9 Books Made Into Films
1. The Boy in the Striped Pajamas by John Boyne
Berlin, 1942: When Bruno returns home from school one day, he discovers that his belongings are being packed in crates. His father has received a promotion and the family must move to a new house far, far away, where there is no one to play with and nothing to do. A tall fence stretches as far as the eye can see and cuts him off from the strange people in the distance.
But Bruno longs to be an explorer and decides that there must be more to this desolate new place than meets the eye. While exploring his new environment, he meets another boy whose life and circumstances are very different from his own, and their meeting results in a friendship that has devastating consequences.
2. The Postman Always Rings Twice by James M. Cain
An amoral young tramp. A beautiful, sullen woman with an inconvenient husband. A problem that has only one grisly solution–a solution that only creates other problems that no one can ever solve.
First published in 1934 and banned in Boston for its explosive mixture of violence and eroticism, The Postman Always Rings Twice is a classic of the roman noir. It established James M. Cain as a major novelist with an unsparing vision of America’s bleak underside, and was acknowledged by Albert Camus as the model for The Stranger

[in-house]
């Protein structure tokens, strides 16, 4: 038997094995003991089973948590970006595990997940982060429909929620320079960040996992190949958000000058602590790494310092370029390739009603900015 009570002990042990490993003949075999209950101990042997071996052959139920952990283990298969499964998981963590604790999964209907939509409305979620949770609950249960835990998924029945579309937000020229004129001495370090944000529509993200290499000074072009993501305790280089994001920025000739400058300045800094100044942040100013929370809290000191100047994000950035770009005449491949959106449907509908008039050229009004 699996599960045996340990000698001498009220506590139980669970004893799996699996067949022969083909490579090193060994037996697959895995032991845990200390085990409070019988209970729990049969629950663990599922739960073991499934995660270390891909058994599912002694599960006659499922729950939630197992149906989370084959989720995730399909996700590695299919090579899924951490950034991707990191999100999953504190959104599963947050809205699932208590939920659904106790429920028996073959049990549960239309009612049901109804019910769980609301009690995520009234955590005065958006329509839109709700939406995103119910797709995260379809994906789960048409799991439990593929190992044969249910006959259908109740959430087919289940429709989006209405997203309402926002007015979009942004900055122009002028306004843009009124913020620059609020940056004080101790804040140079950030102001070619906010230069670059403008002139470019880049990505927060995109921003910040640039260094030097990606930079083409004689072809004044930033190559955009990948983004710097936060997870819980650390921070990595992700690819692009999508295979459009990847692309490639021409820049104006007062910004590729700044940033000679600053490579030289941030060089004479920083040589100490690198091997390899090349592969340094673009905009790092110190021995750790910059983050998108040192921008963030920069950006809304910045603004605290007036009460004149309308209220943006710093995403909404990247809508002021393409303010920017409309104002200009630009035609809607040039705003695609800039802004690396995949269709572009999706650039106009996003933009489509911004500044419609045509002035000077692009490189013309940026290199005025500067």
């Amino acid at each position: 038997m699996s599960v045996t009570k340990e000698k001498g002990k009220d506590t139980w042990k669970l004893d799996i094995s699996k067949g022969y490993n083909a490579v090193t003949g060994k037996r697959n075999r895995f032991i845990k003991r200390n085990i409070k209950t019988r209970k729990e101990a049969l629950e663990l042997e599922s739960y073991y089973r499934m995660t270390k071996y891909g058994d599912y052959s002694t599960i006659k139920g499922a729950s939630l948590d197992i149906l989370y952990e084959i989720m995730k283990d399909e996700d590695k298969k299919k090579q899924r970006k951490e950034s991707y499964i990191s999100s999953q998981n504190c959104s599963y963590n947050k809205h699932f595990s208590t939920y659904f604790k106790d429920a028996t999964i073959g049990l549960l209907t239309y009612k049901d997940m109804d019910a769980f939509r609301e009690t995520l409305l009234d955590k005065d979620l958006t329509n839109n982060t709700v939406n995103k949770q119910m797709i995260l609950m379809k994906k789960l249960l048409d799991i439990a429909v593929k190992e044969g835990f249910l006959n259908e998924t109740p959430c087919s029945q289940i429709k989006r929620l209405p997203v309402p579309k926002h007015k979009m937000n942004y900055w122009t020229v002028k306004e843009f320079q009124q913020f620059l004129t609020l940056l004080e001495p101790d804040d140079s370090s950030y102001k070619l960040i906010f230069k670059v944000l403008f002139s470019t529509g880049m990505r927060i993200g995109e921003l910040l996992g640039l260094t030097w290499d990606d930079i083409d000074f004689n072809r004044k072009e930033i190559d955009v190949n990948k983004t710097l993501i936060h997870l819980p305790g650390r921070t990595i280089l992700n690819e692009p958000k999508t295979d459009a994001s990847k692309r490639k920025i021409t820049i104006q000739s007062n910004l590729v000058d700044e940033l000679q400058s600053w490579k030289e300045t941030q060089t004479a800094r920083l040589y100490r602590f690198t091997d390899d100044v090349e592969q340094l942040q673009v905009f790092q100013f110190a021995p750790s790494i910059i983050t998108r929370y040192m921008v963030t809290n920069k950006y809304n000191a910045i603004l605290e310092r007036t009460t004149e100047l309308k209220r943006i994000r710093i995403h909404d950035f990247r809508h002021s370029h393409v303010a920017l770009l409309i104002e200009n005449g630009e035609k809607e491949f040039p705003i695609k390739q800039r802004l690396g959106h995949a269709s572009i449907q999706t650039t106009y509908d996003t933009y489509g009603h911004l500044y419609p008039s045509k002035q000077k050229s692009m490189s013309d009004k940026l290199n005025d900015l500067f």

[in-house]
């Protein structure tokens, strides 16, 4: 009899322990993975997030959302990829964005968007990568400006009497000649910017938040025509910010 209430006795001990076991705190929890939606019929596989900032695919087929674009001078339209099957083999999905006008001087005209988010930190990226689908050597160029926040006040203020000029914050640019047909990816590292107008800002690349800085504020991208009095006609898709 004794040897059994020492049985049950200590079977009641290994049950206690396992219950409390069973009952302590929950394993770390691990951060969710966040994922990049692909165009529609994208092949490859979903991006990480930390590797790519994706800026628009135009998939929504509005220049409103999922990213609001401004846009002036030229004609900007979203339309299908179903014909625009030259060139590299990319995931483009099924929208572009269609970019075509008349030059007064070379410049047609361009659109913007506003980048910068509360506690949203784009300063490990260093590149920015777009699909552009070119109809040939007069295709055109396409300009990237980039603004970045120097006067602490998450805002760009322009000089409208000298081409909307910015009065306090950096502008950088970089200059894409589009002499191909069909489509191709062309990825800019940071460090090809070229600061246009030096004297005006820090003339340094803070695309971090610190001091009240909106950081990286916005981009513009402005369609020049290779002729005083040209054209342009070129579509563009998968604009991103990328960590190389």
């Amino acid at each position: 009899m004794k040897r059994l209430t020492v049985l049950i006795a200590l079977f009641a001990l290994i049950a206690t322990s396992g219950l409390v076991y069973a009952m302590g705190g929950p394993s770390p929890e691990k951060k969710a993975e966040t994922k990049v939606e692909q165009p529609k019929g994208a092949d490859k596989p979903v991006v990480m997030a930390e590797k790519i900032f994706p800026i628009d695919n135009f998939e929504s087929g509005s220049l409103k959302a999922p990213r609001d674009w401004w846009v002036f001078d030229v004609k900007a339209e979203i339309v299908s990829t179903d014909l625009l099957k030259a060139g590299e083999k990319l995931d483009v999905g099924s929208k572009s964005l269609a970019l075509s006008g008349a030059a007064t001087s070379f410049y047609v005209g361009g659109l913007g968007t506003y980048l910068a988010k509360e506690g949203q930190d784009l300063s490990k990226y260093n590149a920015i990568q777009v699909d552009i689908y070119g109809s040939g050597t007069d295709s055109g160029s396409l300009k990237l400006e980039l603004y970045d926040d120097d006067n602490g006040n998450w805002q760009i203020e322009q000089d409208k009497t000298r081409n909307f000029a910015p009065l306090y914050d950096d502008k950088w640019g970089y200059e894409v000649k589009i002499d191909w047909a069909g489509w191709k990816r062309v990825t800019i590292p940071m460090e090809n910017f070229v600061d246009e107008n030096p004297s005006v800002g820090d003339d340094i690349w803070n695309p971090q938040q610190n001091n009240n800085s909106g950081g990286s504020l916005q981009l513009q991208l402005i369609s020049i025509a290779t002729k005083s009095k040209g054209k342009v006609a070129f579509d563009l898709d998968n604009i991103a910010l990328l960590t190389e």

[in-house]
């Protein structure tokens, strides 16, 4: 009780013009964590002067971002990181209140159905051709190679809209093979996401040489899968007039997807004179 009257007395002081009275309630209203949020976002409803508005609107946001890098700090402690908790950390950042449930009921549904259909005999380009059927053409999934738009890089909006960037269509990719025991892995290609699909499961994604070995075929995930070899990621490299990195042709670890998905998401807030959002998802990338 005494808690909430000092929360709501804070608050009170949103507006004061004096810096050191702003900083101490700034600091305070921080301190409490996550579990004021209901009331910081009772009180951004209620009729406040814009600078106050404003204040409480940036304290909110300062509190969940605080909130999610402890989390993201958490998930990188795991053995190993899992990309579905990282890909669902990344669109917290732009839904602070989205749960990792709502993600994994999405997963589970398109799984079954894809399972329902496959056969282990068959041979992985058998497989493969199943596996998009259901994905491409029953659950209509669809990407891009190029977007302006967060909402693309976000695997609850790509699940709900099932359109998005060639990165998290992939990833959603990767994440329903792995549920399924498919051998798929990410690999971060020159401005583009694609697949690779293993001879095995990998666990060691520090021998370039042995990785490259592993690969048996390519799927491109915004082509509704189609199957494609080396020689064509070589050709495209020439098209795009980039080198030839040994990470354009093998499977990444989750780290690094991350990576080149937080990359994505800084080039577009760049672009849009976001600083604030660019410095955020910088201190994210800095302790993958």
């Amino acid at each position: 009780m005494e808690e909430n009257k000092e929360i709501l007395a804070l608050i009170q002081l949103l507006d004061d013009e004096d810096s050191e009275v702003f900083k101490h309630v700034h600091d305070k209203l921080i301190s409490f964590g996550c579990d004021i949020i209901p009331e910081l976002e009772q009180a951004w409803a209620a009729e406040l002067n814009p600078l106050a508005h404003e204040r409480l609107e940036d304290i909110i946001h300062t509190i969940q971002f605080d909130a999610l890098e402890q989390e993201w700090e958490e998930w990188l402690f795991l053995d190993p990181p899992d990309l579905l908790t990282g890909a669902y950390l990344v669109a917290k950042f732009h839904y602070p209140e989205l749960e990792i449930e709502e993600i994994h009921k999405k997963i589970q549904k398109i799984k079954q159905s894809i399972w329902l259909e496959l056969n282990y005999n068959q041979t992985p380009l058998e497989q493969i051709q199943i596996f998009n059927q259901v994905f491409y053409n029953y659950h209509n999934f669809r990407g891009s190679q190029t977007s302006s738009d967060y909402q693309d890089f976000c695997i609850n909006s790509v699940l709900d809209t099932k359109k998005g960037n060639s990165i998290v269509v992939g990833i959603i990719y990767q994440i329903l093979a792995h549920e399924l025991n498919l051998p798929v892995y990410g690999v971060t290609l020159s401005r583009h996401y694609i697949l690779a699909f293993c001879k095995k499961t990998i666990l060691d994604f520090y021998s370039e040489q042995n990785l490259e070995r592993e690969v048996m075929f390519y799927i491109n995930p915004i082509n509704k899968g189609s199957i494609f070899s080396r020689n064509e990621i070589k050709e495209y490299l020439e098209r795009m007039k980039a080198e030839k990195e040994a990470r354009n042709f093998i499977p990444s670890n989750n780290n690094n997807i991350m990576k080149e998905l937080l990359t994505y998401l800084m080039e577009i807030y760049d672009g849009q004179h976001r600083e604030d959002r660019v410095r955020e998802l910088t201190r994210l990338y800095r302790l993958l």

3. The Golden Compass by Philip Pullman
The modern fantasy classic that Entertainment Weekly named an “All-Time Greatest Novel” and Newsweek hailed as a “Top 100 Book of All Time.” Philip Pullman takes readers to a world where humans have animal familiars and where parallel universes are within reach.
4. The Puppet Masters by Robert A. Heinlein
Sam Cavanaugh was one of the agents who discovered the truth. Unfortunately, that was just before he was taken over by one of the aliens and began working for the invaders, with no will of his own. And he has just learned that a high official in the Treasury Department is now under control of the aliens. Since the Treasury Department includes the Secret Service, which safeguards the President of the United States, control of the entire nation is near at hand .
5. Killing Me Softly Paperback by Nicci French
Alice Loudon has it all: a devoted boyfriend, a marvelous circle of friends, a challenging job as a research scientist. Then one morning, on her way to work, she exchanges a lingering look with a devastatingly attractive man. Adam Tallis is the essence of every female fantasy–a daring mountain climber who has been hailed as a hero. As a lover, he is more passionate than Alice’s wildest imaginings. Soon there isn’t anything or anyone she wouldn’t give up to stay by his side. Soon all she has is Adam, and life with this stranger will take her to new heights of madness…and fear.
6. The Further Adventures of Robinson Crusoe by Daniel Defoe